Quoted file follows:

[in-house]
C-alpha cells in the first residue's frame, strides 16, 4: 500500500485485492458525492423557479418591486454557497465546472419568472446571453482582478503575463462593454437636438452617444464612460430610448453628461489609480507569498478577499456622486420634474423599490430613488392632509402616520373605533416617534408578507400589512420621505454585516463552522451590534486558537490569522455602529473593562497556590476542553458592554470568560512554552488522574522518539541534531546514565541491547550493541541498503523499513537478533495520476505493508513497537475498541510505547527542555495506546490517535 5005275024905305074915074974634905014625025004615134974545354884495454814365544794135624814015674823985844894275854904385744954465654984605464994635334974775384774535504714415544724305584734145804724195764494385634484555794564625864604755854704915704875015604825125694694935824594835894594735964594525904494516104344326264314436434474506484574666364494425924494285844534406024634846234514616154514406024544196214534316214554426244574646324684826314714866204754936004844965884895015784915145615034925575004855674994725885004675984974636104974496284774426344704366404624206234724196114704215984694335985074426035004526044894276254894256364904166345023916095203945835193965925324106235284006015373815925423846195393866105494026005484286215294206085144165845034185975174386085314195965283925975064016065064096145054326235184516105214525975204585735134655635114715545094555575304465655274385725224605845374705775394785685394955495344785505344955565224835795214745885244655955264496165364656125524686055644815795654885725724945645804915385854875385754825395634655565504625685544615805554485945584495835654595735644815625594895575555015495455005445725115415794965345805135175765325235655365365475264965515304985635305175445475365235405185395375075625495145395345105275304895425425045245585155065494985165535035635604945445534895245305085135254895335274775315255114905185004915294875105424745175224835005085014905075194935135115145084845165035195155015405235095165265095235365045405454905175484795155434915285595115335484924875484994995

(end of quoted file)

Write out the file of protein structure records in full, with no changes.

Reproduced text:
[in-house]
C-alpha cells in the first residue's frame, strides 16, 4: 500500500485485492458525492423557479418591486454557497465546472419568472446571453482582478503575463462593454437636438452617444464612460430610448453628461489609480507569498478577499456622486420634474423599490430613488392632509402616520373605533416617534408578507400589512420621505454585516463552522451590534486558537490569522455602529473593562497556590476542553458592554470568560512554552488522574522518539541534531546514565541491547550493541541498503523499513537478533495520476505493508513497537475498541510505547527542555495506546490517535 5005275024905305074915074974634905014625025004615134974545354884495454814365544794135624814015674823985844894275854904385744954465654984605464994635334974775384774535504714415544724305584734145804724195764494385634484555794564625864604755854704915704875015604825125694694935824594835894594735964594525904494516104344326264314436434474506484574666364494425924494285844534406024634846234514616154514406024544196214534316214554426244574646324684826314714866204754936004844965884895015784915145615034925575004855674994725885004675984974636104974496284774426344704366404624206234724196114704215984694335985074426035004526044894276254894256364904166345023916095203945835193965925324106235284006015373815925423846195393866105494026005484286215294206085144165845034185975174386085314195965283925975064016065064096145054326235184516105214525975204585735134655635114715545094555575304465655274385725224605845374705775394785685394955495344785505344955565224835795214745885244655955264496165364656125524686055644815795654885725724945645804915385854875385754825395634655565504625685544615805554485945584495835654595735644815625594895575555015495455005445725115415794965345805135175765325235655365365475264965515304985635305175445475365235405185395375075625495145395345105275304895425425045245585155065494985165535035635604945445534895245305085135254895335274775315255114905185004915294875105424745175224835005085014905075194935135115145084845165035195155015405235095165265095235365045405454905175484795155434915285595115335484924875484994995